I had hesitated at first between following the French example and name the language from the Germanic people that formed the ruling class, or following the Italian model and name it after the Old Roman province. After the above, especially Section 2.1, it is clear that the language will follow the Italian model.

2.3.1 Why not the French model?
Our word 'French' is derived from Old English Frencisc = "Frankish" and the name France is from the Latin Francia = "land of the Franks"'; and it is, of course, from the name France that the French name of the language is derived, i.e. français.

The Franks were a confederation of Germanic peoples inhabiting the Lower and Middle Rhine in the 3rd century; as the Roman Empire in the west weakened, some of them moved over the Rhine; under the leadership of the Merovingians they conquered a large part of Gaul. The name Francia was given to the territory under their control stretching from Gaul into what we now call Germany. To cut a long story short, this eventually became the Carolingian Empire before breaking into the largely German speaking "Holy Roman Empire" on the one hand, and leaving only the Romance speaking area in Gaul retaining the name Francia.

Roman Gaul had fallen apart with Franks, Visigoths and Germanic speaking Burgundians assuming power over different areas. While the word Gallia (Gaul) continued to be used in writing until the end of the Merovingian period, the name drops out of use as Francia occupies more and more of the former province.

This is quite different from the scenario given for Britain above. The old Roman province more or less holds together and we find Vortigernus is Imperator Britanniae. When he is killed, Hengist, the first of the Vectingian kings, comes over with a band of mixed Saxons, Angles and Jutes. There is no common name we can give them.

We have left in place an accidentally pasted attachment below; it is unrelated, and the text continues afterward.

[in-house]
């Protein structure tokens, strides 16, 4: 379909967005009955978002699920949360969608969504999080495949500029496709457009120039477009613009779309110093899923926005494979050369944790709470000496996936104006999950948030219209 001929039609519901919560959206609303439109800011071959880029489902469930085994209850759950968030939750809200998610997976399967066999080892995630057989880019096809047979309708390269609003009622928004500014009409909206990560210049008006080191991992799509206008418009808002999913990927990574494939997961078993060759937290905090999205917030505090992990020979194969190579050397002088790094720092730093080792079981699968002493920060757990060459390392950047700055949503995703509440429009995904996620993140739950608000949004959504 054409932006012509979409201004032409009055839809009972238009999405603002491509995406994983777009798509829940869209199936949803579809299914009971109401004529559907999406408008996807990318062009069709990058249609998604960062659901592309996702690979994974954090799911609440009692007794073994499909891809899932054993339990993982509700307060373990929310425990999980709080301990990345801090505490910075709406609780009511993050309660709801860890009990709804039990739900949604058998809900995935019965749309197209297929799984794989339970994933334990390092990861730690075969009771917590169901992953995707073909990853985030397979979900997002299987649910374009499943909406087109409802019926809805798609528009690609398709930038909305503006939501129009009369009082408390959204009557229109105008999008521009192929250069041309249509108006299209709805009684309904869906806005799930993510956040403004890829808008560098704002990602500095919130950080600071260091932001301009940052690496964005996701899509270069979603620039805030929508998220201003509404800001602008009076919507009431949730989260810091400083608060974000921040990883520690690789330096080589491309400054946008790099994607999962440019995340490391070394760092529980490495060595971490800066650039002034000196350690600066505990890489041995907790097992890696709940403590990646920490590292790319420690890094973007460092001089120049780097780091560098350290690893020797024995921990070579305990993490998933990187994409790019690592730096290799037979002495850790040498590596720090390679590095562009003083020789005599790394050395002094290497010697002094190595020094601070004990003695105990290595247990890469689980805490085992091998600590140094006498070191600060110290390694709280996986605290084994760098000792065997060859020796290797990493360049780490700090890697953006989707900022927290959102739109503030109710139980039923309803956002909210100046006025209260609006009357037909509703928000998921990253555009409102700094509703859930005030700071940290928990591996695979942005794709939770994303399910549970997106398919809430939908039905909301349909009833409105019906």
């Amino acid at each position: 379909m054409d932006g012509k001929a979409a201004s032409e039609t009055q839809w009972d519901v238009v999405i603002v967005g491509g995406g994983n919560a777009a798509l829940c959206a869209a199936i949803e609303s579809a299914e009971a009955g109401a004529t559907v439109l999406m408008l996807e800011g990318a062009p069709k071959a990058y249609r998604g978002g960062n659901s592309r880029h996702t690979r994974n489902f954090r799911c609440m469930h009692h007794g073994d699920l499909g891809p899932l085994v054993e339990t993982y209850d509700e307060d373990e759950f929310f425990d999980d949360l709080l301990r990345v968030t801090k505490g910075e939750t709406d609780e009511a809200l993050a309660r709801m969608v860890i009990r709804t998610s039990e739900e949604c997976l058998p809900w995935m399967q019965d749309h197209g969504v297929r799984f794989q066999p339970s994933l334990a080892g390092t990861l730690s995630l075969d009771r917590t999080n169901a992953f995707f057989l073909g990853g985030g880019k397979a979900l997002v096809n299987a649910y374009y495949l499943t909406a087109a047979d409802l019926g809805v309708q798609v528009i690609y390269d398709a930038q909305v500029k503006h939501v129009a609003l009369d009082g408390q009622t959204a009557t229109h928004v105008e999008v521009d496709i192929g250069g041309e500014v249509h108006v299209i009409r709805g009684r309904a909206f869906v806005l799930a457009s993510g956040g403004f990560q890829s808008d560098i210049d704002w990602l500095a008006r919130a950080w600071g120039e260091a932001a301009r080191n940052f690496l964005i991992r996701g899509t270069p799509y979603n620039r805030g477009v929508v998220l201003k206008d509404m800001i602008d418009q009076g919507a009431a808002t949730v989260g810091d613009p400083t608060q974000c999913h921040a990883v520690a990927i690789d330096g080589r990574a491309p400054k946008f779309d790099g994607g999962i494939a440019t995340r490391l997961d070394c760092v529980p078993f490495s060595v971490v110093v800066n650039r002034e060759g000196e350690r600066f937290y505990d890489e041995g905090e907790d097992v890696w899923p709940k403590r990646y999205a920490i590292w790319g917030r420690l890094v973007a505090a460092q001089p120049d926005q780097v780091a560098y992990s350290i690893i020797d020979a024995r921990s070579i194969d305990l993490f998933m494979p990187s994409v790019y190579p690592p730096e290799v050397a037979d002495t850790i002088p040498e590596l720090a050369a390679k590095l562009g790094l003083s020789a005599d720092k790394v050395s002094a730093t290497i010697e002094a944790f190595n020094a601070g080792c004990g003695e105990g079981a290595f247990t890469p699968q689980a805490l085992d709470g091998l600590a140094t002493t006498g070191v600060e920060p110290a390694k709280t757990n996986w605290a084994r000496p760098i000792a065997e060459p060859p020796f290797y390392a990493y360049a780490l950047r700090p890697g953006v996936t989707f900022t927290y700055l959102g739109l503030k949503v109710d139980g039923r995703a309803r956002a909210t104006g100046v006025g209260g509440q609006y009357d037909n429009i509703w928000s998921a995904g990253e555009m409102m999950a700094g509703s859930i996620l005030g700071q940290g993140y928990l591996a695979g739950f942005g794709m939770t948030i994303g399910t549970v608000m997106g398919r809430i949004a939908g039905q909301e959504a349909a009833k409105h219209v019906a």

2.3.2 Language named after the country
As we have seen, in BART the province of Britannia continued in effect as an independent kingdom (even though its leader termed himself Imperator). When Hengist became the first king of the Vectingian line, he was styled Rex Britannorum (or in practice more usually, see below, Rex Brittanorum).

Even in our own timeline the idea of Britain as an entity seems to have lingered on; several of the kings of the Saxon and Anglian kingdoms were given the title Bretwalda (or Brytenwalda or Bretenanwealda) = "sovereign of Britain." In BART this notion of Britannitas was even stronger. The country retained the name of the former Roman province and, when eventually a standard British Romance language emerged it was known as "British."

But although the dictionaries give Britannia as the Latin name of the Roman province, we also find the spelling Brittania in manuscripts. We find the form Bryttania attested in Old English, and the French Bretagne can be derived only from the Latin Brittania (cf. the English form Brittany). The Latin Britannia would have given an Old French form *Breaigne (where -t- → -d- → -ð- and then falls silent); it did not. The modern English form is not a direct derivative from Latin; it comes from Old French Bretaigne and has been later re-modeled on the Classical Latin form. It is clear, then, that in Vulgar Latin the name was Brittania.

It might be noted that Ill Bethisad's Brithenig is derived from a Vulgar latin *Brittanic-, the choice probably being influence by Welsh Brythoneg, Cornish Brythonek, Breton Brezhoneg (but these are derived from *Brittonika - cf. Appendix below).